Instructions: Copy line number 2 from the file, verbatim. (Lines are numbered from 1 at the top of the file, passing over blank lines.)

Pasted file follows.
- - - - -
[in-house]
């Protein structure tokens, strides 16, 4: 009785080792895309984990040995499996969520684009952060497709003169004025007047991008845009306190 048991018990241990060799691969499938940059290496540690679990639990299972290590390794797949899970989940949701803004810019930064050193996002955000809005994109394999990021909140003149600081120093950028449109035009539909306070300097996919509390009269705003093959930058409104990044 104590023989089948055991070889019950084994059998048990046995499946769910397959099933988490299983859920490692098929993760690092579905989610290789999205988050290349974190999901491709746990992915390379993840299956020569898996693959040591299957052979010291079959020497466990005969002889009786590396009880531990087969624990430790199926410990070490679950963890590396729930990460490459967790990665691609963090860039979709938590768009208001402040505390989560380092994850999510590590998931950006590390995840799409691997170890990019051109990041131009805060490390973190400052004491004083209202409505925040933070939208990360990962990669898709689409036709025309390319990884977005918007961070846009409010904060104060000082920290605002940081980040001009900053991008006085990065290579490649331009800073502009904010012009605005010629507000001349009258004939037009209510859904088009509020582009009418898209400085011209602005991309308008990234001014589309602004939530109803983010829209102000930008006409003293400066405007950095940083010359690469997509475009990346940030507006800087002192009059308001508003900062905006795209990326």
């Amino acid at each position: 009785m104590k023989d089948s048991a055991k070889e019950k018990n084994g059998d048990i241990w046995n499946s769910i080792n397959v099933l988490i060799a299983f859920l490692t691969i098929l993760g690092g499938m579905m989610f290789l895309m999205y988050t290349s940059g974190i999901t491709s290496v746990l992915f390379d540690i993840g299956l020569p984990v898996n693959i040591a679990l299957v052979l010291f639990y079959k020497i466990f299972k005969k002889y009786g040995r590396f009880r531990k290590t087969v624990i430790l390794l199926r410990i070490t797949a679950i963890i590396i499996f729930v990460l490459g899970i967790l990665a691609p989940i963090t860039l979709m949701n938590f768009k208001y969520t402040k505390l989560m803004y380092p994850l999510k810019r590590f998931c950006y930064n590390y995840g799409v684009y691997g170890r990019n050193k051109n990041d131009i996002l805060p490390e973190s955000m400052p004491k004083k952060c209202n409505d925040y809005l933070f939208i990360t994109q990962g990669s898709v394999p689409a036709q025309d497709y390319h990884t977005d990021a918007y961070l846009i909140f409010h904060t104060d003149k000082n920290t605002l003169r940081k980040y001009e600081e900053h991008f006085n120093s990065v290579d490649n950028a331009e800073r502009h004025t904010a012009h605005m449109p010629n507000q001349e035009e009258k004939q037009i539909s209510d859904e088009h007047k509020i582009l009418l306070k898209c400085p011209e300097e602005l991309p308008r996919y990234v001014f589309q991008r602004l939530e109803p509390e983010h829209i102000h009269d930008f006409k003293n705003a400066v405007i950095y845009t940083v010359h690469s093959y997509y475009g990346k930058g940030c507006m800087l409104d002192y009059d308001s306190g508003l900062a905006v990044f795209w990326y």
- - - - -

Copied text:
């Protein structure tokens, strides 16, 4: 009785080792895309984990040995499996969520684009952060497709003169004025007047991008845009306190 048991018990241990060799691969499938940059290496540690679990639990299972290590390794797949899970989940949701803004810019930064050193996002955000809005994109394999990021909140003149600081120093950028449109035009539909306070300097996919509390009269705003093959930058409104990044 104590023989089948055991070889019950084994059998048990046995499946769910397959099933988490299983859920490692098929993760690092579905989610290789999205988050290349974190999901491709746990992915390379993840299956020569898996693959040591299957052979010291079959020497466990005969002889009786590396009880531990087969624990430790199926410990070490679950963890590396729930990460490459967790990665691609963090860039979709938590768009208001402040505390989560380092994850999510590590998931950006590390995840799409691997170890990019051109990041131009805060490390973190400052004491004083209202409505925040933070939208990360990962990669898709689409036709025309390319990884977005918007961070846009409010904060104060000082920290605002940081980040001009900053991008006085990065290579490649331009800073502009904010012009605005010629507000001349009258004939037009209510859904088009509020582009009418898209400085011209602005991309308008990234001014589309602004939530109803983010829209102000930008006409003293400066405007950095940083010359690469997509475009990346940030507006800087002192009059308001508003900062905006795209990326």